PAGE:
# Aside

He will post last assignment today

# Continous distribution

\(\mu (a,b)\)

\(E(X) = \int\limits_a^b x \frac 1 {b-a} dx = \frac {a+b} 2\)

In similar fashion, we can find \(E(X^2) = \int\limits_a^b x^2 \frac 1 {b-a} dx\). And hence \(Var(X) = E(X^2) - (E(X))^2 = \frac {(a-b)^2} {12}\)

# Gamma distribution

\(E(X) = \int\limits_0^\infty x \frac 1 {\Gamma(x)\beta^\alpha} x^{\alpha-1} e ^{-\frac x \beta}dx\)

The idea is to reduce the integral to a gamma function.

E(X) = frac 1 {Gamma(x)beta\^alpha} intlimits_0\^infty x\^{(alpha+1)-1}e \^{-frac x beta}dx

let \(y=\frac x \beta\) , let \(dx=\beta dy\) and let \(x=\beta y\). As \(x\) goes from \(0\) to \(\infty\), so does \(y\). Then we get:

begin{aligned} E(X) &= frac 1 {Gamma(x)beta\^alpha} intlimits_0\^infty y\^{(alpha+1)-1} beta\^alpha beta e\^{-y} dy \ &= frac 1 {Gamma(x)} beta Gamma(alpha+1) \ &= frac 1 {Gamma(x)} beta Gamma(alpha) \ &= alpha beta end{aligned}

In similar fashion, we find \(E(X^2)\) and hence \(Var(X) = \alpha\beta^2\). A special case we have immediately.

For the exponential distribution ( \(\alpha = 1\) )

\(E(X) = \beta\) \(Var(X) = \beta^2\)

If \(X\sim\chi^2\), then by a setting we get \(E(X) = k\) and \(Var(X) = 2k\)

# The normal distribution

By definiton

E(X) = intlimits_{-infty}\^infty x frac{1}{sqrt{2pisigma\^2}}operatorname{exp}left{-frac{left(x-muright)\^2}{2sigma\^2}right} = mu

This is calculated using integration by part, which he didn’t show and will not ask on the exam. :D

Similarily for \(E(X^2)\) and hence \(Var(X) = \sigma^2\)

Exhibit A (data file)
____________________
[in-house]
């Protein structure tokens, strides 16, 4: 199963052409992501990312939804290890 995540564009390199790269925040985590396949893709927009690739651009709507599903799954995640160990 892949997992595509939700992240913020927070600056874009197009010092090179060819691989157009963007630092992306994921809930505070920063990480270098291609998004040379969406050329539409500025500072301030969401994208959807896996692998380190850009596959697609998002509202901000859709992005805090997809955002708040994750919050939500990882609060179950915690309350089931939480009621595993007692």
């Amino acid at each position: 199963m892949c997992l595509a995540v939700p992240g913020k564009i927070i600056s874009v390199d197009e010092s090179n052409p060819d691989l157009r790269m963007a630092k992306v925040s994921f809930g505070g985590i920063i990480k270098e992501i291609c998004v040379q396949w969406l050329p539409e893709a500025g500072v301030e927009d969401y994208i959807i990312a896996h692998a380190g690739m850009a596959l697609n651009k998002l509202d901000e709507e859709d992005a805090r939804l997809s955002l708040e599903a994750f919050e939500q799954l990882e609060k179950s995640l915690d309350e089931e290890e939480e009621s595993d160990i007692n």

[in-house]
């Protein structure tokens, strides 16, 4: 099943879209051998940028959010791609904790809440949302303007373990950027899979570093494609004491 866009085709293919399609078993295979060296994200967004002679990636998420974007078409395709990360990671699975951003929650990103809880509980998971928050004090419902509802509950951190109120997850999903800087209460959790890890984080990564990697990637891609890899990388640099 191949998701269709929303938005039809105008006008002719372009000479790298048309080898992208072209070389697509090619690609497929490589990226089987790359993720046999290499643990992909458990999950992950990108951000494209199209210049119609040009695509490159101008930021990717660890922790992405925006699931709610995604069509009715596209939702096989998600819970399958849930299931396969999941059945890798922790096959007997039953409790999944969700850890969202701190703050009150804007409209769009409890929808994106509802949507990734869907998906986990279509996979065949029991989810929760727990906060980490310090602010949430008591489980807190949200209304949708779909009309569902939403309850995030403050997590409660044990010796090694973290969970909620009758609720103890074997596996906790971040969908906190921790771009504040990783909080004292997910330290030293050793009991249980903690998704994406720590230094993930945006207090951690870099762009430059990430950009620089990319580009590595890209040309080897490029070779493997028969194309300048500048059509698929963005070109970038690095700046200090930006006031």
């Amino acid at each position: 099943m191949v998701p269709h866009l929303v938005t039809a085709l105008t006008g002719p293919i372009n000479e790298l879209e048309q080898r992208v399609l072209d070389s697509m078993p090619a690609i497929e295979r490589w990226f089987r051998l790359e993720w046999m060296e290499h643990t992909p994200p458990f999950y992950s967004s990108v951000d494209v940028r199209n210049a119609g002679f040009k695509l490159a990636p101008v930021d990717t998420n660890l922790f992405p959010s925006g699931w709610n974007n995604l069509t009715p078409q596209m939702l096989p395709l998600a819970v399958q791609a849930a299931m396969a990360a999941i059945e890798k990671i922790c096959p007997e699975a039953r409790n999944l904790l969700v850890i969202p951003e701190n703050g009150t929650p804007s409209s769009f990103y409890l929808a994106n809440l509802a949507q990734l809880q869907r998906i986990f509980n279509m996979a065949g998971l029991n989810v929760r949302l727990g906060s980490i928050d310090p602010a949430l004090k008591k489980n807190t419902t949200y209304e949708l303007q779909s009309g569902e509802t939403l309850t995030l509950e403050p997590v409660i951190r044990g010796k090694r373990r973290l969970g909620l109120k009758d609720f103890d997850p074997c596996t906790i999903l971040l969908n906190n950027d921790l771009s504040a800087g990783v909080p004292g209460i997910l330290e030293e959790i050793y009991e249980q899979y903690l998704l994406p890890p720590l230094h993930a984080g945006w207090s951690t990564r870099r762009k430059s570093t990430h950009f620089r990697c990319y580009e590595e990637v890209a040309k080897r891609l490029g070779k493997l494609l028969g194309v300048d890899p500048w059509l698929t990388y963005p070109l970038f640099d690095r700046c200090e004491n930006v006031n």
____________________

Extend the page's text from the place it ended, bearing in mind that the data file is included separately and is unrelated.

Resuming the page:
# Geometric distribution

E(X) = sumlimits_{x=1}\^infty x (1-p)\^{x-1}p

(Which is kinda difficult to evaluate directly), However, note that \(-\frac d {dp} (1-p)^x = x(1-p)^{x-1}\)

Therefore

begin{aligned} E(X) &= p sumlimits_{x=1}\^infty frac d {dp} (1-p)\^x\ &= -p frac d {dp} sumlimits_{x=1}\^infty (1-p)\^x\ &=-p frac d {dp} frac {(1-p)\^1} {1-(1-p)}\ &=-p frac d {dp} frac {1-p} {p} \ &=frac 1 p end{aligned}

To find \(E(X^2)\), we first need to find \(E(X(X-1))\) so that the diffetiation trick works. Thus we find \(Var(X) = \frac {(1-p)^2} p\)

# Moment Generating Fucntion

Let \(X\) be a r.v, then we define the moment generating function (mgf) of \(X\) to be \(E(e^{tx})\), donted by \(M_X(t)\)

# Note

\(M_X(t)\) is only well defined if \(E(e^{tx})\) is finite in an interval around \(t=0\)

So there are indeed distributions that do not have a mgf

We have \(M_X(t) = \int\limits_{-\infty}^{\infty} e^{tx} f_X(x)dx\) for continous case

For discrete case \(M_X(t) = \sum\limits_{all\, x} e^{tx} P(X=x)\)

It can be shown ( by The Uniqueness Theorem) that there is a one-to-one correspondance between an mgf and its probability distribution. i.e once you know \(M_X(t)\) there can be only one \(f_X\) or \(P(X)\) that correspond to \(M_X\)

Because of this correspondance it is sometimes useful to work with the mgf rather than with the distribution and vice versa.

It is easy to see that if a and b are constants then

M_{aX+b}(t) = e\^{tb} M_X(at)

lhs

E[-e\^{t(aX+b)}] &= E[e\^{atX}e\^{bt}]\ &=e\^{bt} Eleft[ e\^{atX} right] \ &=e\^{bt}M_X(at)

Reason for the name

THM: \(M^{(k)}(0) = E\left[X^k\right]\)

We need only carry out one integration (summation) to find \(M_X(t)\) and then we can obtain the moment by differenciation.

Proof (continous case)

M_X(t) = intlimits_{-infty}\^infty e\^{tx} f_X(x)dx

can’t typeset this math, will copy from somewhere else later.

# Application

- Find the mgf of a Binomial r.v. and use it to find \(E(X)\) and \(Var(X)\)

# Solution

M_X(t) &= sumlimits_{x=0}\^n e\^{tx} {n choose x} p\^x (1-p)\^{n-x}\ &= sumlimits_{x=0}\^n {n choose x} (e\^t p)\^x (1-p)\^{n-x} \ &= (pe\^t + (1-p))\^n

We have

E(X) = M\^prime (0) = n(pe\^t + 1-p)\^{n-1} pe\^t = np

Now we find \(E(X^2)\), we find \(M^{\prime\prime} (0)\)

We get

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